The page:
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Students raise their hands in Veronica Gonzalez’s kindergarten classroom at Sherman Elementary in 2016. / Photo by Jamie Scott Lytle
Students raise their hands in Veronica Gonzalez’s kindergarten classroom at Sherman Elementary in 2016. / Photo by Jamie Scott Lytle

San Diego recently got some great news. Universal transitional kindergarten – a free extra year of public school for 4-year-olds – would be coming to the whole state. But it would be coming to San Diego Unified several years early.

From the Union-Tribune: “State leaders have approved a rollout of universal transitional kindergarten over the next few years, but San Diego Unified will jump ahead and offer it to all 4-year-olds this fall.”

TK had previously been limited only to students who turned 5 between Sept. 2 and Dec. 2, but the universal program was supposed to open it up all students turning 5 at any point in the year.

All 4-year-olds getting a free extra year of school? Awesome!

“Yes!” tweeted Assemblyman Kevin McCarty. San Diego Unified, he wrote, “is getting a head start, offering Universal Transitional Kindergarten to 4-year-olds. California will be rolling out #UniversalTK in the next few years. This has been one of my top priorities and I’m excited to see it happening!”

Maybe the operative word from both sources is “offer” rather than “universal” – because on the ground parents are finding out that some of these so-called universal TK programs are full.

Megan Kuramoto-Monroe wanted to enroll her 4-year-old daughter at Ocean Beach Elementary School’s universal TK program. (OB Elementary is one of 54 sites that, the U-T noted, were supposed to take part in the universal rollout.) But Kuramoto-Monroe found out that the school is only offering one TK class, which can only accommodate 24 students, and it is already full.

OB Elementary’s principal shed more light on the situation in an email to parents this week.

“The California legislature recently enacted some changes that affect our TK program. This year the TK4 and TK program will become one program. It will be capped at 24 students. As of this writing, the program is full,” wrote Marco Drapeau, according to another parent who shared the contents of the email.

TK4 was also a program that expanded the number of students who qualify to attend TK. It was a program that started last year, and the same 54 school sites that are offering universal TK this year offered TK4 last year. It seems clear from Drapeau’s email that he believed his school would ­– under the universal TK pilot – be able to offer multiple TK classes. It seems that is no longer the case.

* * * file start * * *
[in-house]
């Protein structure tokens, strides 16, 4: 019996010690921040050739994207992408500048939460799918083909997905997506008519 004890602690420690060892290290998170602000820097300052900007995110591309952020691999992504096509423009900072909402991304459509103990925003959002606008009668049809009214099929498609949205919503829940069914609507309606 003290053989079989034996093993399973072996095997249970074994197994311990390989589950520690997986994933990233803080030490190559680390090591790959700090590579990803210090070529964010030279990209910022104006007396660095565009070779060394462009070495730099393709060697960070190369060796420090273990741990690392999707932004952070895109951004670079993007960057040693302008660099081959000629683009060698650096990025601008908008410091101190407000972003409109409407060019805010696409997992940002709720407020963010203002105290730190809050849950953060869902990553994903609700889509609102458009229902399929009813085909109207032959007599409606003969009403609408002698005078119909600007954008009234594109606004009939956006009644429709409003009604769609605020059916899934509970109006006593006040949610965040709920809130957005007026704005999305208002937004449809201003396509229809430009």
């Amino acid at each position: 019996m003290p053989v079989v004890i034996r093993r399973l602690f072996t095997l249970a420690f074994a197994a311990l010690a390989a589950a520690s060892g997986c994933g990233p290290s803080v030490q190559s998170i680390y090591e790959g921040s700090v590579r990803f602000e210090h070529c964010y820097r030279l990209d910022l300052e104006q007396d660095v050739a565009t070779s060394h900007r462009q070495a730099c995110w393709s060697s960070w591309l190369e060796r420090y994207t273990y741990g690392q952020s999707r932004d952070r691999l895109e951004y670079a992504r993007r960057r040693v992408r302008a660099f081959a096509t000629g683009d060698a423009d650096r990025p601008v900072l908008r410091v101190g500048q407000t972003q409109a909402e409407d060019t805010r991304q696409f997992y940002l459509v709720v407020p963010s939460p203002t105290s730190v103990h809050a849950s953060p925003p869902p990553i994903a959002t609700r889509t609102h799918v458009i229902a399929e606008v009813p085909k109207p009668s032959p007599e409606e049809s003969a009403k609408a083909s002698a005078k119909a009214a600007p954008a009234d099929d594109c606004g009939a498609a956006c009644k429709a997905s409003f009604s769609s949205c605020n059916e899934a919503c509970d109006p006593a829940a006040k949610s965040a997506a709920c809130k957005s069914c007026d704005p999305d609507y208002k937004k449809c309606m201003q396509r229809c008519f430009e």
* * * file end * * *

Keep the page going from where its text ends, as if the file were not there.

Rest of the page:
Drapeau told Kuramoto-Monroe that she would have to try to attend a TK program at a different school, she said. It was especially maddening, not only because OB Elementary is her neighborhood school, but because she had already managed to successfully enroll her child at OB Elementary’s PrimeTime after-school program.

To be clear, Kuramoto-Monroe said, “It’s not Drapeau I’m upset with. My frustration is with the district. When districts make decisions and just hand them down to schools with no foresight into what it will look like on the ground, it’s extremely frustrating.”

Richard Barrera, San Diego Unified’s board president, was not immediately available to comment. The district’s spokeswoman Maureen Magee was also not immediately available.

It’s true that universal TK was only supposed to be available at 54 schools. But district officials clearly didn’t mind allowing the public to believe that anyone in those schools’ boundaries would be able to attend.

“Regardless of where you live, regardless of where you work, we want you to come to school,” Stephanie Ceminsky, director of early learning for the district, told the U-T.

The afterglow of good press must have been nice for the district. But I wonder if they think it was worth it now, as they deal with calls from pissed-off parents like Kuramoto-Monroe.

What We’re Writing

Will Huntsberry

Will Huntsberry is a senior investigative reporter at Voice of San Diego.

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